The are in, near or coming out of sleep.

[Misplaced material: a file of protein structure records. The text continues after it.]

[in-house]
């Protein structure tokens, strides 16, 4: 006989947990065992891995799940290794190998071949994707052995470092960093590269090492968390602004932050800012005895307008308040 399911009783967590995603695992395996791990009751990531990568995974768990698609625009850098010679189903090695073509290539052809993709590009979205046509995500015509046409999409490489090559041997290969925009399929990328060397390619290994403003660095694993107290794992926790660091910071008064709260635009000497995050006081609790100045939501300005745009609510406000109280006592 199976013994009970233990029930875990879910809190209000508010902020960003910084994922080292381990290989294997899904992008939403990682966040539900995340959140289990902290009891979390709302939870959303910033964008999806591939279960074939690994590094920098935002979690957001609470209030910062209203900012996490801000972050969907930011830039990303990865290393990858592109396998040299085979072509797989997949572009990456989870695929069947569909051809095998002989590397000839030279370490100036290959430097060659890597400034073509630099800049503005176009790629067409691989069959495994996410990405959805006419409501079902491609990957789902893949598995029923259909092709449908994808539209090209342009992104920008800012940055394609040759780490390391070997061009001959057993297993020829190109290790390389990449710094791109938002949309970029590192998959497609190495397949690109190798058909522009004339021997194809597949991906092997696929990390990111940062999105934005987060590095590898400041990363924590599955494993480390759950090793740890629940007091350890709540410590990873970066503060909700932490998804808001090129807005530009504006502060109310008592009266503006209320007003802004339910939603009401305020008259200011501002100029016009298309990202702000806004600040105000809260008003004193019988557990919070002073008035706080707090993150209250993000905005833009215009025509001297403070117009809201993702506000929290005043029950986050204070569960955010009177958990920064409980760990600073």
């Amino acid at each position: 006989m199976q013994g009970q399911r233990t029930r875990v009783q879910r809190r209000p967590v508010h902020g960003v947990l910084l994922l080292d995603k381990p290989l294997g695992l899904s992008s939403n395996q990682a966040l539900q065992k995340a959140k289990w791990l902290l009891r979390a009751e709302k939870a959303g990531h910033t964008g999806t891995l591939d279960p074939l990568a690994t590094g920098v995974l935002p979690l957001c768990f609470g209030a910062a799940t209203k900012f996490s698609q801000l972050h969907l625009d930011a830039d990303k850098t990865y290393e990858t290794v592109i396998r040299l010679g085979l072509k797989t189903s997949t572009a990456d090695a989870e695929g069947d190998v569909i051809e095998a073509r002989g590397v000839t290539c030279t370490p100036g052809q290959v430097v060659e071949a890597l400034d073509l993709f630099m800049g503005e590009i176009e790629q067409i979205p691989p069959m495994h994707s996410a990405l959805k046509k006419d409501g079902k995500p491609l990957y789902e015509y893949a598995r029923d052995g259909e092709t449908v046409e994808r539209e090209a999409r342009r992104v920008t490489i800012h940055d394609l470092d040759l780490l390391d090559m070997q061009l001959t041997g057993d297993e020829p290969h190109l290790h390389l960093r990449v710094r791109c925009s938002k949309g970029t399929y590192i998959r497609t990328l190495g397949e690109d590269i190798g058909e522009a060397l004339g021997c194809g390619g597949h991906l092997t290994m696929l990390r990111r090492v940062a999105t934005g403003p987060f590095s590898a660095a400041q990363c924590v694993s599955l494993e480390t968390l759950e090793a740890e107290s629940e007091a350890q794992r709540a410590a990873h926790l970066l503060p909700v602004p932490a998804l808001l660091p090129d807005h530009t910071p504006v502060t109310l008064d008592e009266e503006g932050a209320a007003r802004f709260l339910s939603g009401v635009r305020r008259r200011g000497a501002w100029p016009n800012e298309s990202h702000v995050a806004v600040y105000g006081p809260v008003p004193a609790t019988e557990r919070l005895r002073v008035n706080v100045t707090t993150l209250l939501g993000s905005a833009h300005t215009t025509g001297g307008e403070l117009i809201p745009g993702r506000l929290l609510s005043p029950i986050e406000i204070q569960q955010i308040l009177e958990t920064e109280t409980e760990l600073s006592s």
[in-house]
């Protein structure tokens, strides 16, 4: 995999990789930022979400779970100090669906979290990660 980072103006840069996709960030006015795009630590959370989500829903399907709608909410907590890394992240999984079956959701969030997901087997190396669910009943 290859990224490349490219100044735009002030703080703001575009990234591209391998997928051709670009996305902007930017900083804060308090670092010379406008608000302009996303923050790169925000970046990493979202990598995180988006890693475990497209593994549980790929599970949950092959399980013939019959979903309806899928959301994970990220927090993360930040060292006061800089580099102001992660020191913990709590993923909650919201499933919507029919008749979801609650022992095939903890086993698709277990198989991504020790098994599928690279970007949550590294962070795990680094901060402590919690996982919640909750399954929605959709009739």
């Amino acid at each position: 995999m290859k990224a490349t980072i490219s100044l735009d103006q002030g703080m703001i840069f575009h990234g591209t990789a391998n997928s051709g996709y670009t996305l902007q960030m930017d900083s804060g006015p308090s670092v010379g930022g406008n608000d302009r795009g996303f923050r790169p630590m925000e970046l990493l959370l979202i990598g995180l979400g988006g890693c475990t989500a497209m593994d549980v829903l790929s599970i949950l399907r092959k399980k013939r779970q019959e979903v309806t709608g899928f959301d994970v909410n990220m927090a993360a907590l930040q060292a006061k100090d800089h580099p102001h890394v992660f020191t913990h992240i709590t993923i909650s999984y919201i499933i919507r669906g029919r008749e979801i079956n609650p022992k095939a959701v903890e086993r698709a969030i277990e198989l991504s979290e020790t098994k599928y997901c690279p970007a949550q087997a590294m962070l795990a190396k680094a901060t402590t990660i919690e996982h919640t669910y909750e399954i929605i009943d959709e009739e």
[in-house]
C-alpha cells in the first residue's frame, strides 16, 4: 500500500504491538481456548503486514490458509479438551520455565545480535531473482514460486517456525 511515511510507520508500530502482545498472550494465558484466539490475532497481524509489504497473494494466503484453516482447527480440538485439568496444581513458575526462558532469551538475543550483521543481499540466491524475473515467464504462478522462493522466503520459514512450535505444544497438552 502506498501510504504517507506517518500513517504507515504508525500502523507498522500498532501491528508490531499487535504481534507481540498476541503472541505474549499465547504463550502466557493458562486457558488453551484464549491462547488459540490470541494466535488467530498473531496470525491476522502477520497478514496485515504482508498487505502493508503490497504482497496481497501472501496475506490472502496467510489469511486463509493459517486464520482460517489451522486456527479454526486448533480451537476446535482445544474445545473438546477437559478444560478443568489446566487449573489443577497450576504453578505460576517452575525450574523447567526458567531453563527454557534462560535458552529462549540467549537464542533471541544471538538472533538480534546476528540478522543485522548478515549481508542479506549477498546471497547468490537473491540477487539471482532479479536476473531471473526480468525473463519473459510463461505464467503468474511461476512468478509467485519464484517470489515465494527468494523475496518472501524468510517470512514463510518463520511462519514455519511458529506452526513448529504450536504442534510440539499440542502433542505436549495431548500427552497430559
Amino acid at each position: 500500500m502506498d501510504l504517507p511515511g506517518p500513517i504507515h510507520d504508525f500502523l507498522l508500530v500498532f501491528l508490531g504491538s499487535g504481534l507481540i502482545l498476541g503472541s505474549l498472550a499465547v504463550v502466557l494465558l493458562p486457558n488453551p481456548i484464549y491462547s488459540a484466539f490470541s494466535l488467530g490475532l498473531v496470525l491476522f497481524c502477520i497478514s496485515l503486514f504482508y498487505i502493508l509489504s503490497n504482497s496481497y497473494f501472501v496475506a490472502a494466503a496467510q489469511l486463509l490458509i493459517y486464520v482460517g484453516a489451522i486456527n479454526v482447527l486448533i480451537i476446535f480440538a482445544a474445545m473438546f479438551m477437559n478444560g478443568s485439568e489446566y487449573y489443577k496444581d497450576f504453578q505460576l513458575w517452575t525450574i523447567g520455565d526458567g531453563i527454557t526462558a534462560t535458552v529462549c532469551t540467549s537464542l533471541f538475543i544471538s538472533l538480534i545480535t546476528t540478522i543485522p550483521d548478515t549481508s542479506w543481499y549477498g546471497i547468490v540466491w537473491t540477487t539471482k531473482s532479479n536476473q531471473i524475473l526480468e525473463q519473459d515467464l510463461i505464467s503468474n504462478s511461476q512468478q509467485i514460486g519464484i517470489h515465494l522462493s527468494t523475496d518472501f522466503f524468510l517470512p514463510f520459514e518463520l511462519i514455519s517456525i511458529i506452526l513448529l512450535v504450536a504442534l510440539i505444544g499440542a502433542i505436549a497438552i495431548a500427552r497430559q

The condition we chose is known as the “Exploding Head Syndrome”, or EHS for short. Exploding head syndrome is considered a parasomnia. This means that events which are unwanted come along while you are in, near or coming out of sleep. While relatively harmless, exploding head syndrome can cause panic, disturbance and fright. Basically, exploding head syndrome consists of sudden noises which you imagine, sometimes flashes of light may occur as well. These noises are described as “painless loud bangs”, “a clash of cymbals”, or “a bomb exploding”. Why we have made the conclusion of using this condition for our essay is because we found it an absorbing topic to learn about; along with our curiosity of how it works. The earliest case reports there are of exploding head syndrome go as far back as 1876. When it was first noticed, they referred to it as “sensory discharges”, this reference was made by Silas Weir Mitchell. In 1920, though, Robert Armstrong-Jones (a British physician and psychiatrist) then bought in the phrase “snapping of the brain”. Not until 1989 did they get a detailed description of the syndrome. That is when the name “exploding head syndrome” came into view by the British neurologist John M. S. Pearce. There isn’t an exact year that’s for sure, but more recently, it has been proposed to changing the name “exploding head syndrome” to “episodic cranial sensory shock” by Peter Goadsby and Brian Sharpless.   This condition mostly acts on those ages 50 and up, although people as young as 10 years of age have experienced it. It occurs on only around 10% of the population and is more likely to affect females than males. There are multiple theories as to what may cause exploding head syndrome. One of the theories, which some scientists have speculated, is that minor temporal lobe seizures may somehow be connected to this condition. Minor temporal lobe seizures are just seizures which occur in the temporal lobe of the brain. The temporal lobe holds the primary auditory cortex, which is involved with sensory information (such as hearing) from the ears; which then gets the information processed into significant units for words and speech. Another one of the theories, as to what may cause this syndrome, is sudden shifts of the middle ear components. Basically this is just when the components located in the middle ear are moved around suddenly, which can then possibly cause exploding head syndrome. A few other theories which scientists believe may cause this syndrome are anxiety and/or stress, dysfunction of the brainstem neuronal, and impairments in calcium signaling. There are symptoms to EHS, some of the symptoms include; a loud perception of sound just before falling asleep, anxiety, difficulty of breathing, and rapid heart rate.